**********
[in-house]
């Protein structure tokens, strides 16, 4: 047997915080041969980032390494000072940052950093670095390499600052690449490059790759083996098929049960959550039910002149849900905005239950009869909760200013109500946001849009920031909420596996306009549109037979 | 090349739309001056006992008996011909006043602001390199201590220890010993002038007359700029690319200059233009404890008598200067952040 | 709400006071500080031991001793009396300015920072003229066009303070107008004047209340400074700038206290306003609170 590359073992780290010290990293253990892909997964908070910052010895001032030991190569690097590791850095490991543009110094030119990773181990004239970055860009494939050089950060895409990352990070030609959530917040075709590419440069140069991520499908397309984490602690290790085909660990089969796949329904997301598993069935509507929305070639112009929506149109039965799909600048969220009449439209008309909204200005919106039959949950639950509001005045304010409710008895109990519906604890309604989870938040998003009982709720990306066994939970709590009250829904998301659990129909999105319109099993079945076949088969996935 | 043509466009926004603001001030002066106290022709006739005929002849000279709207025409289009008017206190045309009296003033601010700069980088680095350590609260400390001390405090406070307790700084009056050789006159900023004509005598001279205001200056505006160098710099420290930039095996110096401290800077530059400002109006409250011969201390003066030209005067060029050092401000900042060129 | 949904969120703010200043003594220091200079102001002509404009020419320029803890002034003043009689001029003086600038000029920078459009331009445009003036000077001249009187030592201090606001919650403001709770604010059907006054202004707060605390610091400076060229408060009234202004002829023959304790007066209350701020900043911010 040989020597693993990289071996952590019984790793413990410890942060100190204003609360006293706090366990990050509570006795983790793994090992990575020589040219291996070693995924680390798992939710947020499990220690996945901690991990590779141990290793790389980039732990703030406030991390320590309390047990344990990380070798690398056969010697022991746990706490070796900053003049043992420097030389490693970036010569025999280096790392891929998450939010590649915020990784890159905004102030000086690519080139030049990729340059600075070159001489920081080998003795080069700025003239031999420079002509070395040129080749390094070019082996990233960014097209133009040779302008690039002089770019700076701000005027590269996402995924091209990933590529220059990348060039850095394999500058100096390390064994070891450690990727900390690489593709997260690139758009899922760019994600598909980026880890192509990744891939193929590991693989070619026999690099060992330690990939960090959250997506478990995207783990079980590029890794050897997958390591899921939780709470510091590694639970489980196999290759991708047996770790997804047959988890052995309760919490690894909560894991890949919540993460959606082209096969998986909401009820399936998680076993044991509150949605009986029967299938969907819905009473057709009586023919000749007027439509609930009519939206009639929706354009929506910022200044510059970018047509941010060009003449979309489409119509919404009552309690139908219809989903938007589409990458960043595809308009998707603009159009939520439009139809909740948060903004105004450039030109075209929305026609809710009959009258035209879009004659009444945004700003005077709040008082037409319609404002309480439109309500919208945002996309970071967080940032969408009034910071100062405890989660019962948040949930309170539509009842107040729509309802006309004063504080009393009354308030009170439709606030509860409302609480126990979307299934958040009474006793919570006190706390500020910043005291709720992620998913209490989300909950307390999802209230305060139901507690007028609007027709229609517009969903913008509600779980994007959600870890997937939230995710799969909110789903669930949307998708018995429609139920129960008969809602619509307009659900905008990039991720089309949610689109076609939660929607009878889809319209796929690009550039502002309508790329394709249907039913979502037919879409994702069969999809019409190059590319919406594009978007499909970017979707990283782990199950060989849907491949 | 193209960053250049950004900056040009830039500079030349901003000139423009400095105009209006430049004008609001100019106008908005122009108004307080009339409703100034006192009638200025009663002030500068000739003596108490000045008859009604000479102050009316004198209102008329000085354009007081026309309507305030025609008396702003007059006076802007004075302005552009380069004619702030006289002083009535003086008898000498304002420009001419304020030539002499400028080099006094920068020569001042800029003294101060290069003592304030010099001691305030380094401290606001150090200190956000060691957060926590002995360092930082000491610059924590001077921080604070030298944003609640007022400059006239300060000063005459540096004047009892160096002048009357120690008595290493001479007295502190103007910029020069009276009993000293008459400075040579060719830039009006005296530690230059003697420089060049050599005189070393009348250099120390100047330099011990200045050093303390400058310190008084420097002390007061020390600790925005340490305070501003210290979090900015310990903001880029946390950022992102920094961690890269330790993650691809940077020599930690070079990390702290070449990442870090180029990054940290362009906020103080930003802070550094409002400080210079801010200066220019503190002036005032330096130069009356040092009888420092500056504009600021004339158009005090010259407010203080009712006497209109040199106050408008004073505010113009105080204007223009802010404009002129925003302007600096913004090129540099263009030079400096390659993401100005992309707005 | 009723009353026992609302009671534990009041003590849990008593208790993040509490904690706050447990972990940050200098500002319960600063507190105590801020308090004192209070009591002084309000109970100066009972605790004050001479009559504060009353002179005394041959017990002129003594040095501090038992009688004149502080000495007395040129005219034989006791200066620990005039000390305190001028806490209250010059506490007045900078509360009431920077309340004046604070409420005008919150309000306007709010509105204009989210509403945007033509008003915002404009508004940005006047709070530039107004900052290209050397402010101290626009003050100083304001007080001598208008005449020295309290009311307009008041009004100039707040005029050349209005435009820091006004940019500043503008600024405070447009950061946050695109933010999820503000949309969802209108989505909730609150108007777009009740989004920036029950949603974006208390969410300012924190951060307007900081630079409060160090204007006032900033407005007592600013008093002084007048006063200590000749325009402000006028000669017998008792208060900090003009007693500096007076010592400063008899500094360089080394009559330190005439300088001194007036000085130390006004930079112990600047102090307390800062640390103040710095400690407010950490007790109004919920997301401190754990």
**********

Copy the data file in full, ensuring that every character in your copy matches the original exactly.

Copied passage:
[in-house]
């Protein structure tokens, strides 16, 4: 047997915080041969980032390494000072940052950093670095390499600052690449490059790759083996098929049960959550039910002149849900905005239950009869909760200013109500946001849009920031909420596996306009549109037979 | 090349739309001056006992008996011909006043602001390199201590220890010993002038007359700029690319200059233009404890008598200067952040 | 709400006071500080031991001793009396300015920072003229066009303070107008004047209340400074700038206290306003609170 590359073992780290010290990293253990892909997964908070910052010895001032030991190569690097590791850095490991543009110094030119990773181990004239970055860009494939050089950060895409990352990070030609959530917040075709590419440069140069991520499908397309984490602690290790085909660990089969796949329904997301598993069935509507929305070639112009929506149109039965799909600048969220009449439209008309909204200005919106039959949950639950509001005045304010409710008895109990519906604890309604989870938040998003009982709720990306066994939970709590009250829904998301659990129909999105319109099993079945076949088969996935 | 043509466009926004603001001030002066106290022709006739005929002849000279709207025409289009008017206190045309009296003033601010700069980088680095350590609260400390001390405090406070307790700084009056050789006159900023004509005598001279205001200056505006160098710099420290930039095996110096401290800077530059400002109006409250011969201390003066030209005067060029050092401000900042060129 | 949904969120703010200043003594220091200079102001002509404009020419320029803890002034003043009689001029003086600038000029920078459009331009445009003036000077001249009187030592201090606001919650403001709770604010059907006054202004707060605390610091400076060229408060009234202004002829023959304790007066209350701020900043911010 040989020597693993990289071996952590019984790793413990410890942060100190204003609360006293706090366990990050509570006795983790793994090992990575020589040219291996070693995924680390798992939710947020499990220690996945901690991990590779141990290793790389980039732990703030406030991390320590309390047990344990990380070798690398056969010697022991746990706490070796900053003049043992420097030389490693970036010569025999280096790392891929998450939010590649915020990784890159905004102030000086690519080139030049990729340059600075070159001489920081080998003795080069700025003239031999420079002509070395040129080749390094070019082996990233960014097209133009040779302008690039002089770019700076701000005027590269996402995924091209990933590529220059990348060039850095394999500058100096390390064994070891450690990727900390690489593709997260690139758009899922760019994600598909980026880890192509990744891939193929590991693989070619026999690099060992330690990939960090959250997506478990995207783990079980590029890794050897997958390591899921939780709470510091590694639970489980196999290759991708047996770790997804047959988890052995309760919490690894909560894991890949919540993460959606082209096969998986909401009820399936998680076993044991509150949605009986029967299938969907819905009473057709009586023919000749007027439509609930009519939206009639929706354009929506910022200044510059970018047509941010060009003449979309489409119509919404009552309690139908219809989903938007589409990458960043595809308009998707603009159009939520439009139809909740948060903004105004450039030109075209929305026609809710009959009258035209879009004659009444945004700003005077709040008082037409319609404002309480439109309500919208945002996309970071967080940032969408009034910071100062405890989660019962948040949930309170539509009842107040729509309802006309004063504080009393009354308030009170439709606030509860409302609480126990979307299934958040009474006793919570006190706390500020910043005291709720992620998913209490989300909950307390999802209230305060139901507690007028609007027709229609517009969903913008509600779980994007959600870890997937939230995710799969909110789903669930949307998708018995429609139920129960008969809602619509307009659900905008990039991720089309949610689109076609939660929607009878889809319209796929690009550039502002309508790329394709249907039913979502037919879409994702069969999809019409190059590319919406594009978007499909970017979707990283782990199950060989849907491949 | 193209960053250049950004900056040009830039500079030349901003000139423009400095105009209006430049004008609001100019106008908005122009108004307080009339409703100034006192009638200025009663002030500068000739003596108490000045008859009604000479102050009316004198209102008329000085354009007081026309309507305030025609008396702003007059006076802007004075302005552009380069004619702030006289002083009535003086008898000498304002420009001419304020030539002499400028080099006094920068020569001042800029003294101060290069003592304030010099001691305030380094401290606001150090200190956000060691957060926590002995360092930082000491610059924590001077921080604070030298944003609640007022400059006239300060000063005459540096004047009892160096002048009357120690008595290493001479007295502190103007910029020069009276009993000293008459400075040579060719830039009006005296530690230059003697420089060049050599005189070393009348250099120390100047330099011990200045050093303390400058310190008084420097002390007061020390600790925005340490305070501003210290979090900015310990903001880029946390950022992102920094961690890269330790993650691809940077020599930690070079990390702290070449990442870090180029990054940290362009906020103080930003802070550094409002400080210079801010200066220019503190002036005032330096130069009356040092009888420092500056504009600021004339158009005090010259407010203080009712006497209109040199106050408008004073505010113009105080204007223009802010404009002129925003302007600096913004090129540099263009030079400096390659993401100005992309707005 | 009723009353026992609302009671534990009041003590849990008593208790993040509490904690706050447990972990940050200098500002319960600063507190105590801020308090004192209070009591002084309000109970100066009972605790004050001479009559504060009353002179005394041959017990002129003594040095501090038992009688004149502080000495007395040129005219034989006791200066620990005039000390305190001028806490209250010059506490007045900078509360009431920077309340004046604070409420005008919150309000306007709010509105204009989210509403945007033509008003915002404009508004940005006047709070530039107004900052290209050397402010101290626009003050100083304001007080001598208008005449020295309290009311307009008041009004100039707040005029050349209005435009820091006004940019500043503008600024405070447009950061946050695109933010999820503000949309969802209108989505909730609150108007777009009740989004920036029950949603974006208390969410300012924190951060307007900081630079409060160090204007006032900033407005007592600013008093002084007048006063200590000749325009402000006028000669017998008792208060900090003009007693500096007076010592400063008899500094360089080394009559330190005439300088001194007036000085130390006004930079112990600047102090307390800062640390103040710095400690407010950490007790109004919920997301401190754990």